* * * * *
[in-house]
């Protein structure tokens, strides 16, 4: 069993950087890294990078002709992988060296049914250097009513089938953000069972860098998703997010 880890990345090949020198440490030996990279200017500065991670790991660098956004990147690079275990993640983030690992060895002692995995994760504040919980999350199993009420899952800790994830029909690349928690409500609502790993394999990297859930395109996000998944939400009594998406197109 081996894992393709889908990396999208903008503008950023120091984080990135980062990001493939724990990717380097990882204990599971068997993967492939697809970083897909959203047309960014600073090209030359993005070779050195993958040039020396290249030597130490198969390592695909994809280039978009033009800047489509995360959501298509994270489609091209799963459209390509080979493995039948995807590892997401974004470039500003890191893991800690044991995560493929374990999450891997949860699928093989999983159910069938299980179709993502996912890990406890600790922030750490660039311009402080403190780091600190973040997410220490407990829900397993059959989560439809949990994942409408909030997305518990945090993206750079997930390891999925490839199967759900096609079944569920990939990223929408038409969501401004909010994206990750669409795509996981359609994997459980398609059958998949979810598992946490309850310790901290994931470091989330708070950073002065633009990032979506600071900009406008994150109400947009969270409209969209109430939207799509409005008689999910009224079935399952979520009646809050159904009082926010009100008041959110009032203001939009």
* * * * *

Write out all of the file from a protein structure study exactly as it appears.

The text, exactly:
[in-house]
């Protein structure tokens, strides 16, 4: 069993950087890294990078002709992988060296049914250097009513089938953000069972860098998703997010 880890990345090949020198440490030996990279200017500065991670790991660098956004990147690079275990993640983030690992060895002692995995994760504040919980999350199993009420899952800790994830029909690349928690409500609502790993394999990297859930395109996000998944939400009594998406197109 081996894992393709889908990396999208903008503008950023120091984080990135980062990001493939724990990717380097990882204990599971068997993967492939697809970083897909959203047309960014600073090209030359993005070779050195993958040039020396290249030597130490198969390592695909994809280039978009033009800047489509995360959501298509994270489609091209799963459209390509080979493995039948995807590892997401974004470039500003890191893991800690044991995560493929374990999450891997949860699928093989999983159910069938299980179709993502996912890990406890600790922030750490660039311009402080403190780091600190973040997410220490407990829900397993059959989560439809949990994942409408909030997305518990945090993206750079997930390891999925490839199967759900096609079944569920990939990223929408038409969501401004909010994206990750669409795509996981359609994997459980398609059958998949979810598992946490309850310790901290994931470091989330708070950073002065633009990032979506600071900009406008994150109400947009969270409209969209109430939207799509409005008689999910009224079935399952979520009646809050159904009082926010009100008041959110009032203001939009």